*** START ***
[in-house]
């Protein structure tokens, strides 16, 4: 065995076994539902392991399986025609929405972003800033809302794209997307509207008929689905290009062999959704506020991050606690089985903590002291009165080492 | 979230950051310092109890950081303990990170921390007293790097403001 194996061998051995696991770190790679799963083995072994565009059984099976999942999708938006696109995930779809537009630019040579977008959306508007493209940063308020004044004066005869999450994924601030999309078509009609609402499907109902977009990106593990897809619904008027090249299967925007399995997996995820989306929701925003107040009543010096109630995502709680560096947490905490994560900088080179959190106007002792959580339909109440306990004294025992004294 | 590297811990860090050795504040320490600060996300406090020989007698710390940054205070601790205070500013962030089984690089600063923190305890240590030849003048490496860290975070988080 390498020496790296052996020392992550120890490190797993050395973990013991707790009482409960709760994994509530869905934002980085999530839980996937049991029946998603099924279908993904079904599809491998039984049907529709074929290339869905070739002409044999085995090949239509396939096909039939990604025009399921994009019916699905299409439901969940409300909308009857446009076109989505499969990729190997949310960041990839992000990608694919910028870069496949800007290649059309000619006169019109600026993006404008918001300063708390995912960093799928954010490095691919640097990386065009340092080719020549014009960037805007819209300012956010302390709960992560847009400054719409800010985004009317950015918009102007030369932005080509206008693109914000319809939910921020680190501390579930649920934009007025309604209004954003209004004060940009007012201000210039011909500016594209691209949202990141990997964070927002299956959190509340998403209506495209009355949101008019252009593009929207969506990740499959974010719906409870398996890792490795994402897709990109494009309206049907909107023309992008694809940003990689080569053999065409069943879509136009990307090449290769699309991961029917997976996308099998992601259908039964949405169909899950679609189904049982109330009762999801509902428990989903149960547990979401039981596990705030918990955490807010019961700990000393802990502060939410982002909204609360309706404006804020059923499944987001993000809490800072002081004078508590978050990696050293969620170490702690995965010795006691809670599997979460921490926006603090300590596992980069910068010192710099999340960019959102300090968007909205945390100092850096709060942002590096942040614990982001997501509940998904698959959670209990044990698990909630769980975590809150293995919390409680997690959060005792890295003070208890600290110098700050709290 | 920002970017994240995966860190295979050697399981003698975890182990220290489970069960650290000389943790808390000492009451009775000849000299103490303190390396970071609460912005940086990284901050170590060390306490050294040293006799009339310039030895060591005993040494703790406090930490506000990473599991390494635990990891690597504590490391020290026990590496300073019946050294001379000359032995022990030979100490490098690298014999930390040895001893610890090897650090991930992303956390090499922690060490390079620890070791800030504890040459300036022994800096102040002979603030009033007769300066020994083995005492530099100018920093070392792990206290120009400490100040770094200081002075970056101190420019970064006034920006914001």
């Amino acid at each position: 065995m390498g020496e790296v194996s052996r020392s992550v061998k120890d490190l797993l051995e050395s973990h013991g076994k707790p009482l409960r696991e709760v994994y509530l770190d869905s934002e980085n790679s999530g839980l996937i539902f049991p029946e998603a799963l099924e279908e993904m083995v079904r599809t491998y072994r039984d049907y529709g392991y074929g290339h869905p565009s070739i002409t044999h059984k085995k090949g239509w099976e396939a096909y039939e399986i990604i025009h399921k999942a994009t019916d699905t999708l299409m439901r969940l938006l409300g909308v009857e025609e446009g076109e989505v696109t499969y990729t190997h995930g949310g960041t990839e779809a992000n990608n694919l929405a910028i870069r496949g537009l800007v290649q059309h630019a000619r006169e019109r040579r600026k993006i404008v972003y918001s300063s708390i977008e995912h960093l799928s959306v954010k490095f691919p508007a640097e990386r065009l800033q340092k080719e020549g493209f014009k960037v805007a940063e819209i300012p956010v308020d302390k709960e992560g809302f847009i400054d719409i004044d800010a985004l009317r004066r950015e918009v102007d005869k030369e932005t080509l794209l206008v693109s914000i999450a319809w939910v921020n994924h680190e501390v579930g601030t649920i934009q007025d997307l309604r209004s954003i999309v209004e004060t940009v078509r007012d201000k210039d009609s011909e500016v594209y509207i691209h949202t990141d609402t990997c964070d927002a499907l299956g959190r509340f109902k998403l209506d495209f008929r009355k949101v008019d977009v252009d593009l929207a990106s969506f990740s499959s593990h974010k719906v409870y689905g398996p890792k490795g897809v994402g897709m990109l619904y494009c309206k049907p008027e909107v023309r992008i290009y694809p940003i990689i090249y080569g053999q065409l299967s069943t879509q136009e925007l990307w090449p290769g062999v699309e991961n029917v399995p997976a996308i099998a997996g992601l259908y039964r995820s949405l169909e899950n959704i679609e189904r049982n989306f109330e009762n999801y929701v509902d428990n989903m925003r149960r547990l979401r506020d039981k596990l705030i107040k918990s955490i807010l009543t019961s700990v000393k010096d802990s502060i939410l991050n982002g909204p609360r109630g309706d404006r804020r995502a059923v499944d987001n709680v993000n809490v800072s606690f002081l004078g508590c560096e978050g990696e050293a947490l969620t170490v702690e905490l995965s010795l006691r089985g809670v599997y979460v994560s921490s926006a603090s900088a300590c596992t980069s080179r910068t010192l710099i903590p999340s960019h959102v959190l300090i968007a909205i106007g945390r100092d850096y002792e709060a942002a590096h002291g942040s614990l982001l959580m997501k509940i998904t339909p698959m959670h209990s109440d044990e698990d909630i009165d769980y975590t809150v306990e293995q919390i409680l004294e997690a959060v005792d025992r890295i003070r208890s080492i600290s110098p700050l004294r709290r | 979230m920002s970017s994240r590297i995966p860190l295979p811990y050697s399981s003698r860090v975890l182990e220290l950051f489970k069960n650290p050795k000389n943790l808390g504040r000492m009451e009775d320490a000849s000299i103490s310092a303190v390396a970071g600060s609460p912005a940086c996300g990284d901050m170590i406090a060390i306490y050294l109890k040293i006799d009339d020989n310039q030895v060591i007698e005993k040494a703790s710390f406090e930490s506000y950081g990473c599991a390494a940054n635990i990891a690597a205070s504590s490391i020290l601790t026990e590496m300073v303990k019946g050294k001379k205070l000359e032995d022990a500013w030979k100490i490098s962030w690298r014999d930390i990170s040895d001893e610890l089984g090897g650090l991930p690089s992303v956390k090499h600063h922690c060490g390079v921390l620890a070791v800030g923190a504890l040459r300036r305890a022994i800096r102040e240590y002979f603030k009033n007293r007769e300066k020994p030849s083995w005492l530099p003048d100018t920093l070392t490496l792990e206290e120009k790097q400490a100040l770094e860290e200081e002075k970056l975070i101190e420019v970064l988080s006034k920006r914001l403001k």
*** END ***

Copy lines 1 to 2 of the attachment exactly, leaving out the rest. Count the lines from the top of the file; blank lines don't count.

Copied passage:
[in-house]
């Protein structure tokens, strides 16, 4: 065995076994539902392991399986025609929405972003800033809302794209997307509207008929689905290009062999959704506020991050606690089985903590002291009165080492 | 979230950051310092109890950081303990990170921390007293790097403001 194996061998051995696991770190790679799963083995072994565009059984099976999942999708938006696109995930779809537009630019040579977008959306508007493209940063308020004044004066005869999450994924601030999309078509009609609402499907109902977009990106593990897809619904008027090249299967925007399995997996995820989306929701925003107040009543010096109630995502709680560096947490905490994560900088080179959190106007002792959580339909109440306990004294025992004294 | 590297811990860090050795504040320490600060996300406090020989007698710390940054205070601790205070500013962030089984690089600063923190305890240590030849003048490496860290975070988080 390498020496790296052996020392992550120890490190797993050395973990013991707790009482409960709760994994509530869905934002980085999530839980996937049991029946998603099924279908993904079904599809491998039984049907529709074929290339869905070739002409044999085995090949239509396939096909039939990604025009399921994009019916699905299409439901969940409300909308009857446009076109989505499969990729190997949310960041990839992000990608694919910028870069496949800007290649059309000619006169019109600026993006404008918001300063708390995912960093799928954010490095691919640097990386065009340092080719020549014009960037805007819209300012956010302390709960992560847009400054719409800010985004009317950015918009102007030369932005080509206008693109914000319809939910921020680190501390579930649920934009007025309604209004954003209004004060940009007012201000210039011909500016594209691209949202990141990997964070927002299956959190509340998403209506495209009355949101008019252009593009929207969506990740499959974010719906409870398996890792490795994402897709990109494009309206049907909107023309992008694809940003990689080569053999065409069943879509136009990307090449290769699309991961029917997976996308099998992601259908039964949405169909899950679609189904049982109330009762999801509902428990989903149960547990979401039981596990705030918990955490807010019961700990000393802990502060939410982002909204609360309706404006804020059923499944987001993000809490800072002081004078508590978050990696050293969620170490702690995965010795006691809670599997979460921490926006603090300590596992980069910068010192710099999340960019959102300090968007909205945390100092850096709060942002590096942040614990982001997501509940998904698959959670209990044990698990909630769980975590809150293995919390409680997690959060005792890295003070208890600290110098700050709290 | 920002970017994240995966860190295979050697399981003698975890182990220290489970069960650290000389943790808390000492009451009775000849000299103490303190390396970071609460912005940086990284901050170590060390306490050294040293006799009339310039030895060591005993040494703790406090930490506000990473599991390494635990990891690597504590490391020290026990590496300073019946050294001379000359032995022990030979100490490098690298014999930390040895001893610890090897650090991930992303956390090499922690060490390079620890070791800030504890040459300036022994800096102040002979603030009033007769300066020994083995005492530099100018920093070392792990206290120009400490100040770094200081002075970056101190420019970064006034920006914001």